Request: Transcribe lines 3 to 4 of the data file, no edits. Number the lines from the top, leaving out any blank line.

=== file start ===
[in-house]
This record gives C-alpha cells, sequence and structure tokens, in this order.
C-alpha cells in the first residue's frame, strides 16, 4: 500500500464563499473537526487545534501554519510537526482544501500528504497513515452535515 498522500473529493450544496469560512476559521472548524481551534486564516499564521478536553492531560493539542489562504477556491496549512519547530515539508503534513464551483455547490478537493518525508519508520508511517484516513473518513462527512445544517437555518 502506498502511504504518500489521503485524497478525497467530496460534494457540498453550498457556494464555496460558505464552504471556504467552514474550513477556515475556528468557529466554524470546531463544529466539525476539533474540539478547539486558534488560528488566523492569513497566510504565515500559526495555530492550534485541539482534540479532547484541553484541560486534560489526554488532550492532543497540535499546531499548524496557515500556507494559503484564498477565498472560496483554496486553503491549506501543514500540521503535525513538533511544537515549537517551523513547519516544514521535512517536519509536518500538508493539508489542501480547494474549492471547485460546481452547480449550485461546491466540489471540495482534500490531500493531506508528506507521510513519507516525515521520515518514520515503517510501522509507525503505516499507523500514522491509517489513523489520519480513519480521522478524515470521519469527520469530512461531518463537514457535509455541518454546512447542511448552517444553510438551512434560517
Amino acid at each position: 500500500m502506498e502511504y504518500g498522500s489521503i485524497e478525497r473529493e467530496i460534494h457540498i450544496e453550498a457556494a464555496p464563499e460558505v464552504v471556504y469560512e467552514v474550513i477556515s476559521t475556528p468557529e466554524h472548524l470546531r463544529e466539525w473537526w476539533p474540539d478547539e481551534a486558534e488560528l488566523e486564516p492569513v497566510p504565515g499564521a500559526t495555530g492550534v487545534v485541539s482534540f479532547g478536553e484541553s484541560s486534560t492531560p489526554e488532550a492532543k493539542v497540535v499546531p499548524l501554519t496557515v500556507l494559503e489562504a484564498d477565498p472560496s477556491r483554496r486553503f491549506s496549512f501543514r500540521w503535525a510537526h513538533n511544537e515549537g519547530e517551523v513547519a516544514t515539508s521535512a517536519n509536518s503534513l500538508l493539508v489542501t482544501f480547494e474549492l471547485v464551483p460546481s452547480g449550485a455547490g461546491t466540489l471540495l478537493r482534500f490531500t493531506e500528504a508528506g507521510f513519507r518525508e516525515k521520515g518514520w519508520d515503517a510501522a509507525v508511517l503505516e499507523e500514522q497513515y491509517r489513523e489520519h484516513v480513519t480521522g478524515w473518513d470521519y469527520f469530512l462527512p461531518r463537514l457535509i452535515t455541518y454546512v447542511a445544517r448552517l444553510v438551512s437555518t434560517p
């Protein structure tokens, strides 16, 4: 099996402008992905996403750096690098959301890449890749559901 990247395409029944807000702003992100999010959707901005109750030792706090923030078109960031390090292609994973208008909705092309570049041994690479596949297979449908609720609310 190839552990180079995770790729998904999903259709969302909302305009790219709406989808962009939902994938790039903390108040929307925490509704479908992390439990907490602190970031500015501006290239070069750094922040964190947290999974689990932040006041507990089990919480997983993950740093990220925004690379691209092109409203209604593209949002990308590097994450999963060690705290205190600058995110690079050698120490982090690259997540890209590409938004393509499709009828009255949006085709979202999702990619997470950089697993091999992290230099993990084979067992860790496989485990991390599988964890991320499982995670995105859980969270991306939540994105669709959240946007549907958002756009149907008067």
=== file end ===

C-alpha cells in the first residue's frame, strides 16, 4: 500500500464563499473537526487545534501554519510537526482544501500528504497513515452535515 498522500473529493450544496469560512476559521472548524481551534486564516499564521478536553492531560493539542489562504477556491496549512519547530515539508503534513464551483455547490478537493518525508519508520508511517484516513473518513462527512445544517437555518 502506498502511504504518500489521503485524497478525497467530496460534494457540498453550498457556494464555496460558505464552504471556504467552514474550513477556515475556528468557529466554524470546531463544529466539525476539533474540539478547539486558534488560528488566523492569513497566510504565515500559526495555530492550534485541539482534540479532547484541553484541560486534560489526554488532550492532543497540535499546531499548524496557515500556507494559503484564498477565498472560496483554496486553503491549506501543514500540521503535525513538533511544537515549537517551523513547519516544514521535512517536519509536518500538508493539508489542501480547494474549492471547485460546481452547480449550485461546491466540489471540495482534500490531500493531506508528506507521510513519507516525515521520515518514520515503517510501522509507525503505516499507523500514522491509517489513523489520519480513519480521522478524515470521519469527520469530512461531518463537514457535509455541518454546512447542511448552517444553510438551512434560517
Amino acid at each position: 500500500m502506498e502511504y504518500g498522500s489521503i485524497e478525497r473529493e467530496i460534494h457540498i450544496e453550498a457556494a464555496p464563499e460558505v464552504v471556504y469560512e467552514v474550513i477556515s476559521t475556528p468557529e466554524h472548524l470546531r463544529e466539525w473537526w476539533p474540539d478547539e481551534a486558534e488560528l488566523e486564516p492569513v497566510p504565515g499564521a500559526t495555530g492550534v487545534v485541539s482534540f479532547g478536553e484541553s484541560s486534560t492531560p489526554e488532550a492532543k493539542v497540535v499546531p499548524l501554519t496557515v500556507l494559503e489562504a484564498d477565498p472560496s477556491r483554496r486553503f491549506s496549512f501543514r500540521w503535525a510537526h513538533n511544537e515549537g519547530e517551523v513547519a516544514t515539508s521535512a517536519n509536518s503534513l500538508l493539508v489542501t482544501f480547494e474549492l471547485v464551483p460546481s452547480g449550485a455547490g461546491t466540489l471540495l478537493r482534500f490531500t493531506e500528504a508528506g507521510f513519507r518525508e516525515k521520515g518514520w519508520d515503517a510501522a509507525v508511517l503505516e499507523e500514522q497513515y491509517r489513523e489520519h484516513v480513519t480521522g478524515w473518513d470521519y469527520f469530512l462527512p461531518r463537514l457535509i452535515t455541518y454546512v447542511a445544517r448552517l444553510v438551512s437555518t434560517p